Saturday, 27 February 2016 20:02

Concerns about possible effect of Wi-Fi on kids

Is Wi-Fi harmful to children? With the proliferation of wireless technology in the digital age, one parent reached out to the Cyprus Weekly about her concerns over reports on the possible health dangers of radiofrequency emissions (RF EMF) from wireless devices such as mobile phones and Wi-Fi.

The scientific and medical world has widely rejected any links between wireless devices and cancer and there is no substantiated evidence that low-level radiofrequency emissions can cause any harm.

A recent EU paper published on a study into the matter found that: “Overall, the epidemiological studies on mobile phone radiofrequency electromagnetic fields (RF EMF) exposure do not show an increased risk of brain tumours. Furthermore, they do not indicate an increased risk for other cancers of the head and neck region.”

But despite the fact that there has been no demonstrable increase in brain cancer since the proliferation in mobile telephony, we live in an age where anyone with a search engine and a website can bring together unrelated information. And so the doubts remain and eat away at our confidence levels.

The parent who contacted the paper said she was particularly worried over the Wi-Fi exposure levels of her three school-aged children. “I have collected a lot of news articles, videos and documents to support (my belief) and think people are not informed on this subject,” she said. Despite the scientific evidence being stacked against her, the woman, who wished to remain unnamed, has launched a campaign to have Wi-Fi access restricted in schools.

Because of the short timespan since Wi-Fi’s proliferation, scientific studies on the long-term health effects of Wi-Fi on children have not been conducted.

Some internet reports still maintain that long-term exposure to electromagnetic radiation can interfere with the body’s internal “bioelectrical signals”, and lead to diseases such as cancer, immune dysfunction, infertility, reproductive disorders, ‘DNA damage’ and other disorders. The same websites target parents’ deepest fears, saying “children are most vulnerable as they absorb more radiation due to their thinner skulls”.

Getting political
Since 2007, a World Health Organisation Task Group concluded that there are “no substantive health issues related to EMF fields at levels generally encountered by members of the public”. Whilst no country in the world has moved to limit EMF exposure, several small townships and municipalities in America and Italy have attempted to do so.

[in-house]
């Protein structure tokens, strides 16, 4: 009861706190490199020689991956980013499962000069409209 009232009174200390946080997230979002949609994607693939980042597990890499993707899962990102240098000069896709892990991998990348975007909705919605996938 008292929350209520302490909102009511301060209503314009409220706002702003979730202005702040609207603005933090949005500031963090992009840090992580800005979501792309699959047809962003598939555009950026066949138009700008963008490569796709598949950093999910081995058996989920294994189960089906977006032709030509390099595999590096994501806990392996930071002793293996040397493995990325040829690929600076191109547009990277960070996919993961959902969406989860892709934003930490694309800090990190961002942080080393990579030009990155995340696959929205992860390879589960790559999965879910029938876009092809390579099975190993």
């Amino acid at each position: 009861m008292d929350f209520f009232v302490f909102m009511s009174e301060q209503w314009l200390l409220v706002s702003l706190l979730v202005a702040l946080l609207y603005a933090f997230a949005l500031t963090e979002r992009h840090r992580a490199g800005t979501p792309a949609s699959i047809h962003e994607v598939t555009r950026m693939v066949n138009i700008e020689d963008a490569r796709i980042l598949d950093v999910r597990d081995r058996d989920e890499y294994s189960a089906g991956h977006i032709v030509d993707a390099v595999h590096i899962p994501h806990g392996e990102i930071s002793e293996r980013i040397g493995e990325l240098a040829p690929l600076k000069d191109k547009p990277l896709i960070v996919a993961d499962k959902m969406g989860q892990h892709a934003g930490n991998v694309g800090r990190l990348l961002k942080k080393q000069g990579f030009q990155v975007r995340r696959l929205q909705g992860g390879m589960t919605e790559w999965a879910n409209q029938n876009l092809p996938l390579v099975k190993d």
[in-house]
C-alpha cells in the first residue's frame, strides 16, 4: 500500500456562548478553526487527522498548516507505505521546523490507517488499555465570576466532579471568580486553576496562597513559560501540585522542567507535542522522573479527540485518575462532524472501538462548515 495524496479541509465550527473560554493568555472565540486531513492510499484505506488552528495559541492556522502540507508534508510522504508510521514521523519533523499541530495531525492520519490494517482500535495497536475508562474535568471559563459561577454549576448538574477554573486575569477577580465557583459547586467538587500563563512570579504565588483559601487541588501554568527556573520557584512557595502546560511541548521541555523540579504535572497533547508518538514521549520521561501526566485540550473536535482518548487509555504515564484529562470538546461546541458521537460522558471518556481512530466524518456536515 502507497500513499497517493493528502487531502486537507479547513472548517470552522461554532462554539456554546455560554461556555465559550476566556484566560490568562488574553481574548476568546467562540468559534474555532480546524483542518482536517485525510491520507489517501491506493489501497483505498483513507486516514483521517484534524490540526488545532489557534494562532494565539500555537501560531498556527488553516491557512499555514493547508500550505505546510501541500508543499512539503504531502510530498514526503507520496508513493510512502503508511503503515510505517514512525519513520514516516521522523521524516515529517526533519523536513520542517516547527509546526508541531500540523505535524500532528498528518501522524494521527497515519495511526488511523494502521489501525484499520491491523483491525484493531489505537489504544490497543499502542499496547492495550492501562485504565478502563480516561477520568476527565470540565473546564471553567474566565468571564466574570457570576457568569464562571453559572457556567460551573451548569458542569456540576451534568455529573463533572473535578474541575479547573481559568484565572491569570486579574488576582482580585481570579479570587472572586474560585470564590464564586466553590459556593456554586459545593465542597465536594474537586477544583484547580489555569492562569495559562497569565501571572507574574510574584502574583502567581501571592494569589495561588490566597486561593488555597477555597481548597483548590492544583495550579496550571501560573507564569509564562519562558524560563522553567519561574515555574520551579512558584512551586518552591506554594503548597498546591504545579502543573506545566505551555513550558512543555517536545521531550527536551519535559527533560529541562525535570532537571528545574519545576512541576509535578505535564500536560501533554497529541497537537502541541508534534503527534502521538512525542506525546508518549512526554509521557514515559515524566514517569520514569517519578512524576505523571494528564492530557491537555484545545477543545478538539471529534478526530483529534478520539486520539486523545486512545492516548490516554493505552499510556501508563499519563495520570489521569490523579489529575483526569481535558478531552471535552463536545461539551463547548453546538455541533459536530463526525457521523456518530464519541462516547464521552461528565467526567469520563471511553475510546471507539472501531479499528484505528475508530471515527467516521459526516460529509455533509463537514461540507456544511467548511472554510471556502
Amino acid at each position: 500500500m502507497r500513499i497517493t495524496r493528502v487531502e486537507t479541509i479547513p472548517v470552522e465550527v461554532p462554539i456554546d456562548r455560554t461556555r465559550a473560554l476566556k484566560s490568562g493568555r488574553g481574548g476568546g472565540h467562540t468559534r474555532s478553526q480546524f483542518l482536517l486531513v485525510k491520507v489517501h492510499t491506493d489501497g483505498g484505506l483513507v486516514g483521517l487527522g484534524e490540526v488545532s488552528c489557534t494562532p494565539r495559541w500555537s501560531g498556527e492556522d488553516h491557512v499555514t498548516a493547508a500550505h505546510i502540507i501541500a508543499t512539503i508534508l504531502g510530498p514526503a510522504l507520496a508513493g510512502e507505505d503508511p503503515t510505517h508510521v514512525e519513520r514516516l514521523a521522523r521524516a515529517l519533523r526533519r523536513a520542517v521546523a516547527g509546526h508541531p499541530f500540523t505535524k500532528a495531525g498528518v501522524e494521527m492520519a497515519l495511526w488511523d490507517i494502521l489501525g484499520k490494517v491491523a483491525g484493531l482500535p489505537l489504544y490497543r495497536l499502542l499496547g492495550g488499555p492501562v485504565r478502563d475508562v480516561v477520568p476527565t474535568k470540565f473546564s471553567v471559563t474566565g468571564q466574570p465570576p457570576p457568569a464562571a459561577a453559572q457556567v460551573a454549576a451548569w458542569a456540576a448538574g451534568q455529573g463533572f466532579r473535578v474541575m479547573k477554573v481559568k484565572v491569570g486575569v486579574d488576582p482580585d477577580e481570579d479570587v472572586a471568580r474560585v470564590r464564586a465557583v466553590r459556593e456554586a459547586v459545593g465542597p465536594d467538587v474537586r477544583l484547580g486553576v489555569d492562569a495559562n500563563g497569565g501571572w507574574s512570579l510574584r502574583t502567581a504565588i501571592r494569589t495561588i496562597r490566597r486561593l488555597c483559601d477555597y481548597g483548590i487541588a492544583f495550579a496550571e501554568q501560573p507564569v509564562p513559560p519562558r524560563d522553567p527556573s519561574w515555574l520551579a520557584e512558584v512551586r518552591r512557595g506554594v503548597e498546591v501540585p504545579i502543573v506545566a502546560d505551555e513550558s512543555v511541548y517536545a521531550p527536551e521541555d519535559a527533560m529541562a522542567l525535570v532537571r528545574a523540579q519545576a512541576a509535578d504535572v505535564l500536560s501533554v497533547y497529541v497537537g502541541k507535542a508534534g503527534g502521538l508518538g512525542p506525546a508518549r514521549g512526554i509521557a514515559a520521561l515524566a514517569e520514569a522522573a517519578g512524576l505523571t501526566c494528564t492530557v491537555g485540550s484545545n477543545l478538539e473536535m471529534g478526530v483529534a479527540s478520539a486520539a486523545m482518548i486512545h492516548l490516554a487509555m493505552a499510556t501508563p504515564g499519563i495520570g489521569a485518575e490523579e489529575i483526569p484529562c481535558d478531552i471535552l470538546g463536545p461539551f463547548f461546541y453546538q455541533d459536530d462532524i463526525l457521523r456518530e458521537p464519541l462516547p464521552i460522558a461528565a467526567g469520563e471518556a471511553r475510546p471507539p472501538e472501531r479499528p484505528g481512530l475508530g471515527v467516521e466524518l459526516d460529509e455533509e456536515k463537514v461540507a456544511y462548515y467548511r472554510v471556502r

Cyprus Green Party Leader and MP George Perdikis is a vocal opponent of mobile telephony towers and EMFs in general. During a session of the House Environment Committee in September 2015, Perdikis recommended a series of measures such as banning the use of mobile phones for minors, not building primary schools and nurseries near mobile telephony towers, and axing Wi-Fi at schools.

Local lobby group, the Cyprus National Committee of Environment and Children’s Health (CNCECH) advises parents to reduce children’s exposure to wireless devices. Their website asserts that “Wi-Fi is like a phone mast in your home”.

One medical practitioner remains sceptical of the WHO’s findings. Paediatrician Dr Maro Solomou is a representative of the Cyprus Paediatric Association and a member of the CNCECH. Speaking to the Cyprus Weekly, she said that “We should know that prevention is better than treatment. ‘It is easier to protect a child than mend a broken man’.”

Solomou firmly believes that “exposure to non-ionising radiation has negative effects on the long-term health of children”. According to Solomou, it can cause “headaches, insomnia, reduction of the immune response, attention deficit, memory problems, sperm deficiency, problems during pregnancy and tumours”.

Spot checks 
George Komodromos is Director of the Department of Electronic Planning at the Ministry of Communication. Speaking to the Cyprus Weekly, he said that there was a recent spot check ordered by the Education Ministry to measure the RF EMFs in a classroom, with over 20 students using laptops and tablets connected to Wi-Fi. The findings were that measurements of electromagnetic waves were much lower than the level set by the Health Ministry, based on EU and WHO recommendations.

(With additional reporting by a staff reporter)

Article as published in The Cyprus Weekly of Feb 19, 2016 

Mary Anglberger

I’ve been travelling the world for over 20 years teaching English and am now taking time to follow my passion for photography and writing. I want to share all the things, events and people that have inspired and inspire me and spread those positive vibes all around.

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